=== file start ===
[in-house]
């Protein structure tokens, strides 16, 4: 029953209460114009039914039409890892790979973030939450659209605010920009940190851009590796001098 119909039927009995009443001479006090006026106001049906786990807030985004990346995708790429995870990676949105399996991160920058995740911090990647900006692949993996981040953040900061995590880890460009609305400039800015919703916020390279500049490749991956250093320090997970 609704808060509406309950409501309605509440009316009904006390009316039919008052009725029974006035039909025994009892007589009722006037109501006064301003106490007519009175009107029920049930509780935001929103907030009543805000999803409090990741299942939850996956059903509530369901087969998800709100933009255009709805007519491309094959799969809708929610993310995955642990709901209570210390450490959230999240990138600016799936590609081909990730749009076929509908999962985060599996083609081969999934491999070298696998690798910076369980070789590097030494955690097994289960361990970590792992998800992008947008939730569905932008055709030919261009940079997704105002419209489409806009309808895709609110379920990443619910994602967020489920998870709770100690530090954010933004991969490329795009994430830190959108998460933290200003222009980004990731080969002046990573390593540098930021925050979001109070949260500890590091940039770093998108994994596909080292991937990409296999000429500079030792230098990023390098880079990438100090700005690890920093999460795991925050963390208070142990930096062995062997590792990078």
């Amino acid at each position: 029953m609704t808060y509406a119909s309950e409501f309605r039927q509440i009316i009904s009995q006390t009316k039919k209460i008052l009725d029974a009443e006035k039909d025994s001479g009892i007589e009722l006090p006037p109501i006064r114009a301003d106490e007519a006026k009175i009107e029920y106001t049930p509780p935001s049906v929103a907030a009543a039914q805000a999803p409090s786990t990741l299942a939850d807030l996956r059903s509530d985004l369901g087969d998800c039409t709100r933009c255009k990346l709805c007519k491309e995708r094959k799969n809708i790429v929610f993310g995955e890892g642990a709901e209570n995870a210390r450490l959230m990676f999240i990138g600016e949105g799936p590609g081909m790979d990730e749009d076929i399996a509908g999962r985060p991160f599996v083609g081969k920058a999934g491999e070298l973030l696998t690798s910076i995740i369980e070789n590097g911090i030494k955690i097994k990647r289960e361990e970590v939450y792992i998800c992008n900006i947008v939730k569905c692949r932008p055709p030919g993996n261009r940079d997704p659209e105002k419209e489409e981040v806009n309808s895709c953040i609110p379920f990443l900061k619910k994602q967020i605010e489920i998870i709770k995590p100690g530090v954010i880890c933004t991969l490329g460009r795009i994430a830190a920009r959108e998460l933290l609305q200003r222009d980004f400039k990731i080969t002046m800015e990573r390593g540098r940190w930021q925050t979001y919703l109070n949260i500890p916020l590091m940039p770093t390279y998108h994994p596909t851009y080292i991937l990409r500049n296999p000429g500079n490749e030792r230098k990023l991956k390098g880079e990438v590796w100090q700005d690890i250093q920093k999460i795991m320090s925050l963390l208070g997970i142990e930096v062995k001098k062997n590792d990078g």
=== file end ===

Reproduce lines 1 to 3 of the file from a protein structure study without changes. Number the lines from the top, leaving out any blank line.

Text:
[in-house]
């Protein structure tokens, strides 16, 4: 029953209460114009039914039409890892790979973030939450659209605010920009940190851009590796001098 119909039927009995009443001479006090006026106001049906786990807030985004990346995708790429995870990676949105399996991160920058995740911090990647900006692949993996981040953040900061995590880890460009609305400039800015919703916020390279500049490749991956250093320090997970 609704808060509406309950409501309605509440009316009904006390009316039919008052009725029974006035039909025994009892007589009722006037109501006064301003106490007519009175009107029920049930509780935001929103907030009543805000999803409090990741299942939850996956059903509530369901087969998800709100933009255009709805007519491309094959799969809708929610993310995955642990709901209570210390450490959230999240990138600016799936590609081909990730749009076929509908999962985060599996083609081969999934491999070298696998690798910076369980070789590097030494955690097994289960361990970590792992998800992008947008939730569905932008055709030919261009940079997704105002419209489409806009309808895709609110379920990443619910994602967020489920998870709770100690530090954010933004991969490329795009994430830190959108998460933290200003222009980004990731080969002046990573390593540098930021925050979001109070949260500890590091940039770093998108994994596909080292991937990409296999000429500079030792230098990023390098880079990438100090700005690890920093999460795991925050963390208070142990930096062995062997590792990078």
């Amino acid at each position: 029953m609704t808060y509406a119909s309950e409501f309605r039927q509440i009316i009904s009995q006390t009316k039919k209460i008052l009725d029974a009443e006035k039909d025994s001479g009892i007589e009722l006090p006037p109501i006064r114009a301003d106490e007519a006026k009175i009107e029920y106001t049930p509780p935001s049906v929103a907030a009543a039914q805000a999803p409090s786990t990741l299942a939850d807030l996956r059903s509530d985004l369901g087969d998800c039409t709100r933009c255009k990346l709805c007519k491309e995708r094959k799969n809708i790429v929610f993310g995955e890892g642990a709901e209570n995870a210390r450490l959230m990676f999240i990138g600016e949105g799936p590609g081909m790979d990730e749009d076929i399996a509908g999962r985060p991160f599996v083609g081969k920058a999934g491999e070298l973030l696998t690798s910076i995740i369980e070789n590097g911090i030494k955690i097994k990647r289960e361990e970590v939450y792992i998800c992008n900006i947008v939730k569905c692949r932008p055709p030919g993996n261009r940079d997704p659209e105002k419209e489409e981040v806009n309808s895709c953040i609110p379920f990443l900061k619910k994602q967020i605010e489920i998870i709770k995590p100690g530090v954010i880890c933004t991969l490329g460009r795009i994430a830190a920009r959108e998460l933290l609305q200003r222009d980004f400039k990731i080969t002046m800015e990573r390593g540098r940190w930021q925050t979001y919703l109070n949260i500890p916020l590091m940039p770093t390279y998108h994994p596909t851009y080292i991937l990409r500049n296999p000429g500079n490749e030792r230098k990023l991956k390098g880079e990438v590796w100090q700005d690890i250093q920093k999460i795991m320090s925050l963390l208070g997970i142990e930096v062995k001098k062997n590792d990078g």